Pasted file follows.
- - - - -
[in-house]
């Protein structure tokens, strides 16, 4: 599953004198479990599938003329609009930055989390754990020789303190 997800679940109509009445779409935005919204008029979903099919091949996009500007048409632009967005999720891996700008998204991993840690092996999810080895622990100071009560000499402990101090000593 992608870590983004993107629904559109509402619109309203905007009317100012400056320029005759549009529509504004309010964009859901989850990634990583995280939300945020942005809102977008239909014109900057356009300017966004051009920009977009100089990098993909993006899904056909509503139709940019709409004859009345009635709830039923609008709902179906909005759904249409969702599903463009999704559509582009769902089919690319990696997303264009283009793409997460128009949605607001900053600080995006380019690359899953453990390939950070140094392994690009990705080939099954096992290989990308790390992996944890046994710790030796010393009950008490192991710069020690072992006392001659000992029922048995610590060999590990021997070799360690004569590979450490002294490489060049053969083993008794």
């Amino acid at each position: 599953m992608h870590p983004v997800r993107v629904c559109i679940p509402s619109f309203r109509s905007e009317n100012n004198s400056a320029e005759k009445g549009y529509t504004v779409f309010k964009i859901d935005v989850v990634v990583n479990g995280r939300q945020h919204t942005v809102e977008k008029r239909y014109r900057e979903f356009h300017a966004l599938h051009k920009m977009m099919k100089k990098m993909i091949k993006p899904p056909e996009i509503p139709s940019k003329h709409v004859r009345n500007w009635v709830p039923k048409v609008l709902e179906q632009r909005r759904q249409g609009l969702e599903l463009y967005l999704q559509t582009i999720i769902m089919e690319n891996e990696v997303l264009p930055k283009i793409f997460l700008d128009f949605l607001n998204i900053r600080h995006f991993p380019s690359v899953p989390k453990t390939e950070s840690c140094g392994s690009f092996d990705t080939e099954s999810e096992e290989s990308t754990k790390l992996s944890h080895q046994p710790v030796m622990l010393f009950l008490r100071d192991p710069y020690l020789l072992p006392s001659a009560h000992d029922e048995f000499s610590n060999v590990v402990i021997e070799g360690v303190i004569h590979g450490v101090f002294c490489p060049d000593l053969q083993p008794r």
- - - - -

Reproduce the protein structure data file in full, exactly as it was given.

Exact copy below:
[in-house]
């Protein structure tokens, strides 16, 4: 599953004198479990599938003329609009930055989390754990020789303190 997800679940109509009445779409935005919204008029979903099919091949996009500007048409632009967005999720891996700008998204991993840690092996999810080895622990100071009560000499402990101090000593 992608870590983004993107629904559109509402619109309203905007009317100012400056320029005759549009529509504004309010964009859901989850990634990583995280939300945020942005809102977008239909014109900057356009300017966004051009920009977009100089990098993909993006899904056909509503139709940019709409004859009345009635709830039923609008709902179906909005759904249409969702599903463009999704559509582009769902089919690319990696997303264009283009793409997460128009949605607001900053600080995006380019690359899953453990390939950070140094392994690009990705080939099954096992290989990308790390992996944890046994710790030796010393009950008490192991710069020690072992006392001659000992029922048995610590060999590990021997070799360690004569590979450490002294490489060049053969083993008794």
């Amino acid at each position: 599953m992608h870590p983004v997800r993107v629904c559109i679940p509402s619109f309203r109509s905007e009317n100012n004198s400056a320029e005759k009445g549009y529509t504004v779409f309010k964009i859901d935005v989850v990634v990583n479990g995280r939300q945020h919204t942005v809102e977008k008029r239909y014109r900057e979903f356009h300017a966004l599938h051009k920009m977009m099919k100089k990098m993909i091949k993006p899904p056909e996009i509503p139709s940019k003329h709409v004859r009345n500007w009635v709830p039923k048409v609008l709902e179906q632009r909005r759904q249409g609009l969702e599903l463009y967005l999704q559509t582009i999720i769902m089919e690319n891996e990696v997303l264009p930055k283009i793409f997460l700008d128009f949605l607001n998204i900053r600080h995006f991993p380019s690359v899953p989390k453990t390939e950070s840690c140094g392994s690009f092996d990705t080939e099954s999810e096992e290989s990308t754990k790390l992996s944890h080895q046994p710790v030796m622990l010393f009950l008490r100071d192991p710069y020690l020789l072992p006392s001659a009560h000992d029922e048995f000499s610590n060999v590990v402990i021997e070799g360690v303190i004569h590979g450490v101090f002294c490489p060049d000593l053969q083993p008794r």